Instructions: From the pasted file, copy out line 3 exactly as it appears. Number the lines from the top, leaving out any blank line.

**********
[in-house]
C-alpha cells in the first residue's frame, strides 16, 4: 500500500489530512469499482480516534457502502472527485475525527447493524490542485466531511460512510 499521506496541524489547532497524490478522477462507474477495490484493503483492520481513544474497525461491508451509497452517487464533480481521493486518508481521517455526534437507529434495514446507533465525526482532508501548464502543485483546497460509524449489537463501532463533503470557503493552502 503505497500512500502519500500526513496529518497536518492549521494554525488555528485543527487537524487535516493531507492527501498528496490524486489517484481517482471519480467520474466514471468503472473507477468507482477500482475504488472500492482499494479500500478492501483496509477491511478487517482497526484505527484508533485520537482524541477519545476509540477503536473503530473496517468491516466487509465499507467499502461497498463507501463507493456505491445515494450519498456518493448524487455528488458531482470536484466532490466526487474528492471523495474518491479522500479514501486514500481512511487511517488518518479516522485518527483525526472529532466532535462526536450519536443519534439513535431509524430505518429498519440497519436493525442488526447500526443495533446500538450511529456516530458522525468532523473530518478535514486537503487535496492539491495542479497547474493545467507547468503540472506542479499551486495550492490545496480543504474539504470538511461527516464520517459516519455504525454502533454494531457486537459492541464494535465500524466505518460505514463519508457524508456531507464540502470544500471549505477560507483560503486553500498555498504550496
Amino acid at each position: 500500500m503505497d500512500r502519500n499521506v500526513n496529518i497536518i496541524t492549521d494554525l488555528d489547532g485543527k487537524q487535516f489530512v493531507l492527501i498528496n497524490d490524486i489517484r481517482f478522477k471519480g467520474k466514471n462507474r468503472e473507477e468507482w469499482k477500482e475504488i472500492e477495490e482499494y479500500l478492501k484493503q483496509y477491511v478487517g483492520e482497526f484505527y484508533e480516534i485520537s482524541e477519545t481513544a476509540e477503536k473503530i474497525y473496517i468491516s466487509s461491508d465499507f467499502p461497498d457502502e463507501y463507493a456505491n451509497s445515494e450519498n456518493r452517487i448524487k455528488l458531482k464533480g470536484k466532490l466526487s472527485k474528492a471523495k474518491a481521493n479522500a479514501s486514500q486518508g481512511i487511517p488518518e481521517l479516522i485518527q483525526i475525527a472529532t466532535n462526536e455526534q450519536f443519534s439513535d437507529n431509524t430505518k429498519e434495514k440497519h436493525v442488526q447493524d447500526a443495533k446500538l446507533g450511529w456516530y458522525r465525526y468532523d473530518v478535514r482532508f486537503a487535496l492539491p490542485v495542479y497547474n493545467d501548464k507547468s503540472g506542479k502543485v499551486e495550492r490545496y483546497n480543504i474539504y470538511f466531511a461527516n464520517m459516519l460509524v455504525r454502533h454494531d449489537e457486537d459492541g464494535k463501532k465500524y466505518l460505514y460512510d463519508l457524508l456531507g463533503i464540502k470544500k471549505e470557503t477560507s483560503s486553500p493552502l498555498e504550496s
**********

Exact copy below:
Amino acid at each position: 500500500m503505497d500512500r502519500n499521506v500526513n496529518i497536518i496541524t492549521d494554525l488555528d489547532g485543527k487537524q487535516f489530512v493531507l492527501i498528496n497524490d490524486i489517484r481517482f478522477k471519480g467520474k466514471n462507474r468503472e473507477e468507482w469499482k477500482e475504488i472500492e477495490e482499494y479500500l478492501k484493503q483496509y477491511v478487517g483492520e482497526f484505527y484508533e480516534i485520537s482524541e477519545t481513544a476509540e477503536k473503530i474497525y473496517i468491516s466487509s461491508d465499507f467499502p461497498d457502502e463507501y463507493a456505491n451509497s445515494e450519498n456518493r452517487i448524487k455528488l458531482k464533480g470536484k466532490l466526487s472527485k474528492a471523495k474518491a481521493n479522500a479514501s486514500q486518508g481512511i487511517p488518518e481521517l479516522i485518527q483525526i475525527a472529532t466532535n462526536e455526534q450519536f443519534s439513535d437507529n431509524t430505518k429498519e434495514k440497519h436493525v442488526q447493524d447500526a443495533k446500538l446507533g450511529w456516530y458522525r465525526y468532523d473530518v478535514r482532508f486537503a487535496l492539491p490542485v495542479y497547474n493545467d501548464k507547468s503540472g506542479k502543485v499551486e495550492r490545496y483546497n480543504i474539504y470538511f466531511a461527516n464520517m459516519l460509524v455504525r454502533h454494531d449489537e457486537d459492541g464494535k463501532k465500524y466505518l460505514y460512510d463519508l457524508l456531507g463533503i464540502k470544500k471549505e470557503t477560507s483560503s486553500p493552502l498555498e504550496s